Sunday, May 22, 2016
I must admit that after more than thirty years of preparing Trinity Sunday sermons I still feel somewhat defeated before I even begin. How do we 'splain a profound mystery which should be beyond our imagining, because this is God, after all. I have been aware that one of the biggest deals of our Christian faith falls on a sleepy, get-out-of-dodge holiday weekend when there is more emphasis on party "2-4" than Holy Three.
I like this sonnet by Malcom Guite, a song-writer, poet, and Anglican priest. Guite was born in Nigeria to ex-pat British parents, spent some of his childhood in Canada, before returning to Britain. He looks a little like the stereotypical image of a patriarchal god, and some of his language for God is rather male, but God as improvisational "three in one" poet is magnificent.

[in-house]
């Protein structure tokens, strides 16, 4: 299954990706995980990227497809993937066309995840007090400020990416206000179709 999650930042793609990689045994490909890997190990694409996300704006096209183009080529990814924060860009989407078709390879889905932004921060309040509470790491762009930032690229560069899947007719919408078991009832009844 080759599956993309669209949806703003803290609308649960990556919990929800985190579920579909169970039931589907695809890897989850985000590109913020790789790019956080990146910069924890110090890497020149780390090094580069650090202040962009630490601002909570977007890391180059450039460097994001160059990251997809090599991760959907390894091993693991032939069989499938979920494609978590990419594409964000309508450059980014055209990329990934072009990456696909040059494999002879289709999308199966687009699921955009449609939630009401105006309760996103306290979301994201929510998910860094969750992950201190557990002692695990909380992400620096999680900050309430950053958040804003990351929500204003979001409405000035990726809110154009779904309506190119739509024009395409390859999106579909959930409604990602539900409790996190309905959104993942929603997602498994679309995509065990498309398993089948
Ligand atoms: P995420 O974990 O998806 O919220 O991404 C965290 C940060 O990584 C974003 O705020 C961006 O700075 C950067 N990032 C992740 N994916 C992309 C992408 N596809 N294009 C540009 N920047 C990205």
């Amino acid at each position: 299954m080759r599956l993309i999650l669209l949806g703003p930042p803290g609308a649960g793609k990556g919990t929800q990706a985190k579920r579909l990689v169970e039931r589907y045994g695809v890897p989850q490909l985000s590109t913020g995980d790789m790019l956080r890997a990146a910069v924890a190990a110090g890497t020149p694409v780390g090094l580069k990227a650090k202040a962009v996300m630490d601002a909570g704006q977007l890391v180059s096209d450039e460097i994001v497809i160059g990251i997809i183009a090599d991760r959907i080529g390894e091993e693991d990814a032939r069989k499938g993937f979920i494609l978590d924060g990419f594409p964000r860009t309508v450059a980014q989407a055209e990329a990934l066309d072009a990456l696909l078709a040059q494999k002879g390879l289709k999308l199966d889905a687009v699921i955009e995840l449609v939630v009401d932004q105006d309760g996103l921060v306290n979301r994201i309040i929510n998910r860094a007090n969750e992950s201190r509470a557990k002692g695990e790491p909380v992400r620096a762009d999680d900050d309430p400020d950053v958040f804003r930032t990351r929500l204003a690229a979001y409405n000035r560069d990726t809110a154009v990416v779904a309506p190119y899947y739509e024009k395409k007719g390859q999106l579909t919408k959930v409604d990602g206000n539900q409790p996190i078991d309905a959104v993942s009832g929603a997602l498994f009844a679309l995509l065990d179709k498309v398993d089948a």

In the Beginning, not in time or space,
But in the quick before both space and time,
In Life, in Love, in co-inherent Grace,
In three in one and one in three, in rhyme,
In music, in the whole creation story,
In His own image, His imagination,
The Triune Poet makes us for His glory,
And makes us each the other’s inspiration.
He calls us out of darkness, chaos, chance,
To improvise a music of our own,
To sing the chord that calls us to the dance,
Three notes resounding from a single tone,
To sing the End in whom we all begin;
Our God beyond, beside us and within.